Cygwin on Windows

September 11, 2015 | Views: 2880

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Cygwin is a large collection of GNU and Open Source tools. Its a good way to get to know Linux.  Cygwin is a DLL module that’s a POSIX Emulation DLL from Red Hat that allows programs written for Unix / Linux systems to run on Windows. Originally “Cygnus Support”, Cygnus Solutions was founded in 1989. They  developed Cygwin [among other stuff] and in 1999, Cygnus Solutions merged with Red Hat.

Cygwin’s header files and libraries  make it possible to port Unix applications. Programs  must be specifically compiled for Cygwin, some changes to source code is required to make them run.  An awesome emulator that  provides a Linux-like development environment on Windows systems.  It is possible to launch Windows applications from the Cygwin environment, as well as to use Cygwin tools and applications. If you want to get to know Linux and don’t want to commit to a Virtual Machine set-up, Booting a Live Distro, or installing a dual boot on your system Cygwin is a good alternative. This will show you how to install Cygwin on Windows. It was done on Win7 64bit but should be similar for all Windows Versions.

The first thing is to get Cygwin. There is 32-bit and 64-bit installations available. You can check what version Windows you have by clicking on  >Control Panel-> >System Security-> >System<  At the top it will show what Operating System under >Windows edition< and below that under >System< it will show System Type like “64-bit Operating System”  [Alternative way to get to ‘System‘ is to right click on the >My Computer< icon and choose ‘Properties‘]
If you want to feel like an Uber Computer Genius you can get the version info from the command line by typing:     wmic os get osarchitecture     This will tell you 64bit or 32bit.
Go to  Cygwin Install   and pick the one for your system.
Cygwin Website
When you install it for the first time Cygwin does not install every package. It only installs the base packages that will take up about 100mb. setup-x86.exe or  setup-x86_64.exe is used for the initial setup as well as all updates or changes so make sure you remember where you saved it. Start the installation process hit next.
Pick install from the internet click next and then choose where you want Cygwin to be installed. The default is good. It recommends to choose ‘All users’ so go with that.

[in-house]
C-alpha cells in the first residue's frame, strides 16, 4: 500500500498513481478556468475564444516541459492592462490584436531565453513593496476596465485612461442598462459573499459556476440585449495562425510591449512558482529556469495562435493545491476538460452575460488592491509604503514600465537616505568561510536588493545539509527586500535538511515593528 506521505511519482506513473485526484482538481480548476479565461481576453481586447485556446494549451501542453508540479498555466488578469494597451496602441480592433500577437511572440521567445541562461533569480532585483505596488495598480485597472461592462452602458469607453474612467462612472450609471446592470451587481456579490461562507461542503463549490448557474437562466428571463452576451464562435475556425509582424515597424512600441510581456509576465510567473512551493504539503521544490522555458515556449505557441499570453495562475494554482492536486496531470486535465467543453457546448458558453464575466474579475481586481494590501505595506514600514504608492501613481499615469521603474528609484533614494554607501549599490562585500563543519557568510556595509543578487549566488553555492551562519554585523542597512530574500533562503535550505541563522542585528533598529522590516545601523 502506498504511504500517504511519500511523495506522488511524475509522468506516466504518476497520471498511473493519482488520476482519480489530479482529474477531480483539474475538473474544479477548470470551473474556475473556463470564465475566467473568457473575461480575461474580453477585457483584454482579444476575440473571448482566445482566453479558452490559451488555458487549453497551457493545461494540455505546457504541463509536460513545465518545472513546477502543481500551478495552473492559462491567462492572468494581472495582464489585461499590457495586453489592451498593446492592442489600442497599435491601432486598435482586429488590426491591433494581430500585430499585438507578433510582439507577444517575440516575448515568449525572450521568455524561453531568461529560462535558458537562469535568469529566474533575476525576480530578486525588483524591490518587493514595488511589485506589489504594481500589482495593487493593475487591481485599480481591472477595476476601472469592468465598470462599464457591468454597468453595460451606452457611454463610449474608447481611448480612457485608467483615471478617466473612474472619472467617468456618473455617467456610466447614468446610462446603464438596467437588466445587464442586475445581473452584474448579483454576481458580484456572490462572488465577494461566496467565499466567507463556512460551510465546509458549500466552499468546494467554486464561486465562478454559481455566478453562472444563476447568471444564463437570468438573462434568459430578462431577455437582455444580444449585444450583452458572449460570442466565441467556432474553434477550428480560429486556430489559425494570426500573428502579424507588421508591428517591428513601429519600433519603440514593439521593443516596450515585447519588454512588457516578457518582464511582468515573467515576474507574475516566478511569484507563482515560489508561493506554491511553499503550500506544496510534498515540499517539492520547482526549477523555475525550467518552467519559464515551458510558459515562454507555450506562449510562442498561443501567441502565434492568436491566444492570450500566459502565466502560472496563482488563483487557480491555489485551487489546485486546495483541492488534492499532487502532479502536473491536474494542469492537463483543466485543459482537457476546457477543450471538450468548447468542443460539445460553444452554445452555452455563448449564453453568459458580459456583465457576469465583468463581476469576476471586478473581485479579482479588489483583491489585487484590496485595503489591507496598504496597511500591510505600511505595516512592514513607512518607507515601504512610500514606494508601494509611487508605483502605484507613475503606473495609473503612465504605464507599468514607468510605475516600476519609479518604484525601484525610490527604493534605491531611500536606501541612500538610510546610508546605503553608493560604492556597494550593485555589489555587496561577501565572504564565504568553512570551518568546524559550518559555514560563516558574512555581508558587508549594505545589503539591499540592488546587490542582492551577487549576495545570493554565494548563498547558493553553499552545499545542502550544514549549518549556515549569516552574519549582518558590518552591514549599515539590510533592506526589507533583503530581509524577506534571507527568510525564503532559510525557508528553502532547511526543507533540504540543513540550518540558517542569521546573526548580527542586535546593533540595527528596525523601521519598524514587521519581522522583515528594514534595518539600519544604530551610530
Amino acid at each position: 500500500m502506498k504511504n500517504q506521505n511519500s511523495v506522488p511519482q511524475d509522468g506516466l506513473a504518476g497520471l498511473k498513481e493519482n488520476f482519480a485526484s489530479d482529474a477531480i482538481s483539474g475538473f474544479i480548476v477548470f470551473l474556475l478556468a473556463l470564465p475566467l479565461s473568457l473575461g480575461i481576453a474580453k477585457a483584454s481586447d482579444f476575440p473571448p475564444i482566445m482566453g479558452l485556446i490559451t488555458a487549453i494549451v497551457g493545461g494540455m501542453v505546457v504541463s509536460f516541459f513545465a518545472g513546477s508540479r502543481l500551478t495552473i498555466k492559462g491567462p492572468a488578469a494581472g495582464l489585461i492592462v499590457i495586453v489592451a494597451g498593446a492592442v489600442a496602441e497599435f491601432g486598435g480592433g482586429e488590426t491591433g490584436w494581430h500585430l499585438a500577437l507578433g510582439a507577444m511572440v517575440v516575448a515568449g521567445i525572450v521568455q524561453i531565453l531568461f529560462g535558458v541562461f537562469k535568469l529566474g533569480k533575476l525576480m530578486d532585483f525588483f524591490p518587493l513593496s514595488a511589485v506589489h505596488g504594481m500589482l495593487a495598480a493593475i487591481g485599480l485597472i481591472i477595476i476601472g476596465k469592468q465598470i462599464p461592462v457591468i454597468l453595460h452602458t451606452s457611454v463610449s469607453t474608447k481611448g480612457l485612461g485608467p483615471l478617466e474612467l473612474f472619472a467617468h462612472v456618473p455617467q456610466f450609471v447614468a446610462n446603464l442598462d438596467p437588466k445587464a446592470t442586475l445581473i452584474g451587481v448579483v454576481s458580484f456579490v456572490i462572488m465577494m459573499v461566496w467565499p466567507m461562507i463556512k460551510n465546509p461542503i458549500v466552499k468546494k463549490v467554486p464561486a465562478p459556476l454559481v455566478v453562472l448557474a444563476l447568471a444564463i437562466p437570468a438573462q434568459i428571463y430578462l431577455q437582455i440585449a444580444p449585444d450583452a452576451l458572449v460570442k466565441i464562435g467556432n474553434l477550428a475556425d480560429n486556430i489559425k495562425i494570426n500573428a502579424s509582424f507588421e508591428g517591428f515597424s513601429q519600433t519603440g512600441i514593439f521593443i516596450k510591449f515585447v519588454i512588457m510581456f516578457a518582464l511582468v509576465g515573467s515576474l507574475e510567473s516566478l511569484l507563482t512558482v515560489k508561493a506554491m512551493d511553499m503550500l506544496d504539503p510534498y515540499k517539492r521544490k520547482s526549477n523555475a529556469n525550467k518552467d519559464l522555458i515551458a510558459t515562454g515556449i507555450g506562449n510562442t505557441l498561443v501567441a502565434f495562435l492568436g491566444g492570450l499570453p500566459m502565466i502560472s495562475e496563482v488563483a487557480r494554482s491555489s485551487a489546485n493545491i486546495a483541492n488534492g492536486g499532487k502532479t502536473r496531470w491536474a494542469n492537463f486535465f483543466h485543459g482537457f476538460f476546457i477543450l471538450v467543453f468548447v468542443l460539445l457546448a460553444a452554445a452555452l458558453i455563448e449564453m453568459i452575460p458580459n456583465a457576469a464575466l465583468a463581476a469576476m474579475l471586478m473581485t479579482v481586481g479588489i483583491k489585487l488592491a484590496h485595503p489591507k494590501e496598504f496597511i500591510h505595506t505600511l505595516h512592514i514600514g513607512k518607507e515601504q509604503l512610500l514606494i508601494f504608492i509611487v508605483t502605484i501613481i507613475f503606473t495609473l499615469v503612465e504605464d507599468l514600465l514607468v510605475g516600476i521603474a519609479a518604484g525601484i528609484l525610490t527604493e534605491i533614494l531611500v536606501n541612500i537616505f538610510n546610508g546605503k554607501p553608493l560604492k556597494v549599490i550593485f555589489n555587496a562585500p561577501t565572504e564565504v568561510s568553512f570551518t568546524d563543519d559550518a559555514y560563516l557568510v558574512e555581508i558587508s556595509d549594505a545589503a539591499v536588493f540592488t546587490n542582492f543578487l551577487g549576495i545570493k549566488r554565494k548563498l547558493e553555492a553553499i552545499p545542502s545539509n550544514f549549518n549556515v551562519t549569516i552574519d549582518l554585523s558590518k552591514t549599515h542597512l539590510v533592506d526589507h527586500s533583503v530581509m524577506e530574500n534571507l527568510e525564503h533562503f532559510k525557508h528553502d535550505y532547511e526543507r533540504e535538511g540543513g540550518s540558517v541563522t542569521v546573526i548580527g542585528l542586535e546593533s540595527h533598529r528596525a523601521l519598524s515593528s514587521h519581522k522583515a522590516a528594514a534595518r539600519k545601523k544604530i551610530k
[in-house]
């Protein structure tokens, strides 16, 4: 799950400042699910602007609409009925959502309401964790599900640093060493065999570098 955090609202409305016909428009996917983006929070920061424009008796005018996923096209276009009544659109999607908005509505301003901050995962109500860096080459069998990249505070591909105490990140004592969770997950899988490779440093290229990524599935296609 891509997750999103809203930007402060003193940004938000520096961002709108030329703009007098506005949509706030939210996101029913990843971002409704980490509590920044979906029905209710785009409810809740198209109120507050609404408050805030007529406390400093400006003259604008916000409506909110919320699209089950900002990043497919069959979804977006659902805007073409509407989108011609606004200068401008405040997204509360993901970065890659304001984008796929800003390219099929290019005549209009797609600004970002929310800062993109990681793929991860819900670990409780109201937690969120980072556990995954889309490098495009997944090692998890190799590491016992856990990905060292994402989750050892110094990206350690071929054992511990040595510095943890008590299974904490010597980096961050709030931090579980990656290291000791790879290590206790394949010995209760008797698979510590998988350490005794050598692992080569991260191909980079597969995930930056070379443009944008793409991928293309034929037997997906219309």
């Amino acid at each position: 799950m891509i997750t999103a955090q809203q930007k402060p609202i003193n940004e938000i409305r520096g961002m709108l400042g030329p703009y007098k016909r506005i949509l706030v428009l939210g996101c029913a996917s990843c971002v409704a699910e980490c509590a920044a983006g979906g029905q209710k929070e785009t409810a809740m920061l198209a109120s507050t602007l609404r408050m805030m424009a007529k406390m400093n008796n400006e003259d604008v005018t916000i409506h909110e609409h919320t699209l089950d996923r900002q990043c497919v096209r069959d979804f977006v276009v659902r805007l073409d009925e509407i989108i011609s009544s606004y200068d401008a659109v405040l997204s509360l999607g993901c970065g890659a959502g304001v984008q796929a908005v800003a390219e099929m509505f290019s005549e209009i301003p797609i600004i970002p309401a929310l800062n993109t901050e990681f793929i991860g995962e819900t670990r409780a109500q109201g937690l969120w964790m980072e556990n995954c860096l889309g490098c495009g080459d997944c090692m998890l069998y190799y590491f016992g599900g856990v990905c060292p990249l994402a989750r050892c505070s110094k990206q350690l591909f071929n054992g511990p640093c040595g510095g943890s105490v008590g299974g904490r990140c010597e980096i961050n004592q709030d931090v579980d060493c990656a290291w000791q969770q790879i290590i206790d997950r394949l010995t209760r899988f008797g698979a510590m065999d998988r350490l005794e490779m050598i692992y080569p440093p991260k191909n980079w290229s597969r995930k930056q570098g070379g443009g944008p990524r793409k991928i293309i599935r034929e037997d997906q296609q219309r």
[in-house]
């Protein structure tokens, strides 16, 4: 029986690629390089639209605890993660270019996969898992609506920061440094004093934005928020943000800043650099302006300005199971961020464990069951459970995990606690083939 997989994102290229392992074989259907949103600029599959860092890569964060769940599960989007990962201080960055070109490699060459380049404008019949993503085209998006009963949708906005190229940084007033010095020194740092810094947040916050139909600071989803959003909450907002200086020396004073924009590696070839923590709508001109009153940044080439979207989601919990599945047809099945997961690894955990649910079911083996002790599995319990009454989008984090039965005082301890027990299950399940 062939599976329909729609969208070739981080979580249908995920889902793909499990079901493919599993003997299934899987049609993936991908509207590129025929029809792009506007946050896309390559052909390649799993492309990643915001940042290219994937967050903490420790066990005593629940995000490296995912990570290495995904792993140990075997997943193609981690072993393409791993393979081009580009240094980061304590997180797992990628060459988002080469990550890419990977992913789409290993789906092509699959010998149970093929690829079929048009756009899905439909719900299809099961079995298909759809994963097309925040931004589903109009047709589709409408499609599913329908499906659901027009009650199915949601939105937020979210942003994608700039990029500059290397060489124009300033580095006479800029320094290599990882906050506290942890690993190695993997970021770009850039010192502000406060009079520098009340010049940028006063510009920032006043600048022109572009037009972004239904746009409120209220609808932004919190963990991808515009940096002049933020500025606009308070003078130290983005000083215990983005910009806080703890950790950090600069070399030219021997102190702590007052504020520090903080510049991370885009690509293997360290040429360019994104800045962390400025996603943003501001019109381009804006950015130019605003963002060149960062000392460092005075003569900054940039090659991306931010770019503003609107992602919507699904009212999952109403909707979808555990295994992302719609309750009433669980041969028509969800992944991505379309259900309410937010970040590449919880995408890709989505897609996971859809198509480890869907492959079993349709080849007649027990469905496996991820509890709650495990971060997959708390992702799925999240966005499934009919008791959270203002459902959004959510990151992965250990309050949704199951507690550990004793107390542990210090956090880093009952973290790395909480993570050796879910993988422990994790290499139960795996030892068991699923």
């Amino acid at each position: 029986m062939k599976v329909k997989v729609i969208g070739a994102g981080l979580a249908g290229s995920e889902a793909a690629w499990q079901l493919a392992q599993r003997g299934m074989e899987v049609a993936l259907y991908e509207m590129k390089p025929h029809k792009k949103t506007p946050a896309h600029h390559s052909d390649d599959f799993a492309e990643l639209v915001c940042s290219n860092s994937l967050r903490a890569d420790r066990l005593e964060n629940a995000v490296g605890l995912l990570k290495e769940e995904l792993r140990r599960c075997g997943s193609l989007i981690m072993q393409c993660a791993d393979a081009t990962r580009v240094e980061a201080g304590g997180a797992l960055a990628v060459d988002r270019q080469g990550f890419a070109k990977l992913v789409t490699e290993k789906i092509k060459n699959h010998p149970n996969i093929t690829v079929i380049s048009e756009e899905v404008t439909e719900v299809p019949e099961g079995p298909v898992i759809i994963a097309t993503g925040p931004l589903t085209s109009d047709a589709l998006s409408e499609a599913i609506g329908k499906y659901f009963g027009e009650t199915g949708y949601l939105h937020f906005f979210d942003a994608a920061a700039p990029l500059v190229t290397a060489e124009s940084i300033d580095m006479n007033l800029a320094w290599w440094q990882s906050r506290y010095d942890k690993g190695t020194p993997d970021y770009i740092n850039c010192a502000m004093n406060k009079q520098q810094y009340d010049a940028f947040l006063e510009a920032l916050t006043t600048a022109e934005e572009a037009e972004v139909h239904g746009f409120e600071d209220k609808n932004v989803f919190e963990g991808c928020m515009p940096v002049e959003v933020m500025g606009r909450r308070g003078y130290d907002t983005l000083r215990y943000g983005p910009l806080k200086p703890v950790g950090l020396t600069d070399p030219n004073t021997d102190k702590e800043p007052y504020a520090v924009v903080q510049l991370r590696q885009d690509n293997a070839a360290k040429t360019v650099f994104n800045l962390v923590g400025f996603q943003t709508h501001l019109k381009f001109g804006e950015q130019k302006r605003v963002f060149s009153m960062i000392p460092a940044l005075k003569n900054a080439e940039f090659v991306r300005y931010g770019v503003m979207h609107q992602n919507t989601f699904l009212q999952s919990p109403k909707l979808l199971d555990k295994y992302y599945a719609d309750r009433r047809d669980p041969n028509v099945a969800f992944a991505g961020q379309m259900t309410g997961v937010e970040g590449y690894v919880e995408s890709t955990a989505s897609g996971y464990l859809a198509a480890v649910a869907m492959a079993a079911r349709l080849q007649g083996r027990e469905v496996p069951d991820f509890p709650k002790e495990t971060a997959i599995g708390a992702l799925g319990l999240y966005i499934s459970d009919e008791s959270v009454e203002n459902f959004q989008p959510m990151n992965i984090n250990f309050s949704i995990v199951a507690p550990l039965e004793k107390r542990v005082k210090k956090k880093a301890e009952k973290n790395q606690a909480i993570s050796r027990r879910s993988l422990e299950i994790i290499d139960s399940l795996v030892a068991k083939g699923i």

After you click next, pick where you want setup to store the installation files it downloads. Again the default is good although the install files can take up a lot of space. I downloaded them all and it took up around 10Gb. [It will only do around 100mb by default] If you are short on space choosing the hard drive  you keep for storage would be the best choice.

Hit next and select your connection.
After that click next and you will need to pick a server location. Try to choose one that is closest to where you live. The closer the better, it usually means faster downloading speeds but there are other factors involved that determine how quick the files will download.
After you’ve found your server hit next and watch as it downloads. When its done it will take you to the package menu. Leave all the defaults and click next. It will download and install everything you need to get started with your Linux environment. Hit finish and you are ready to play with Cygwin.
There should be an icon on your desktop  just open that up and behold your Bash Shell. To get started check out these websites:

Cygwin Cheat Sheet

Using Cygwin

Beginner’s Bash

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  1. Would you choose Cygwin over a VM?

  2. Great intro into cgwin. It’s a good resource for a beginner without an existing Linux installation yet would like to test out the commands in Cybrary/OP3N ‘s additional study materials.

  3. I use it’s g++ compiler.
    That’s good I think.
    Hope you have a nice day.

  4. If you add :\cygwin\bin to your System Environment variables, it lets you use a combination of CMD shell and Bash from a CMD promt and Powershell.

    I tried to check your attached resources but didnt see this clearly laid out anywhere.

    To edit your Sytem Environment variables open sysdem.cpl as admin and navigate to:
    Advanced (tab) > Environment Variables (button).

    You can add it to either the User Path, or the System Path. If you are adding it, make sure you follow the procedure that all the other locations use in the variable:

    Add it to the end of the existing path. Do not edit this in any other way!!! Do not delete anything or put extra spaces in!! This can cause your PC to fail to reboot properly if edited incorrectly.

    If you edit the User Path variable then it will only stay on your account. If this is going to used on a terminal server, or anywhere you may have more than one account that will find this handy, add it to the System Path variable.

  5. this is good way to practice linux/unix commands

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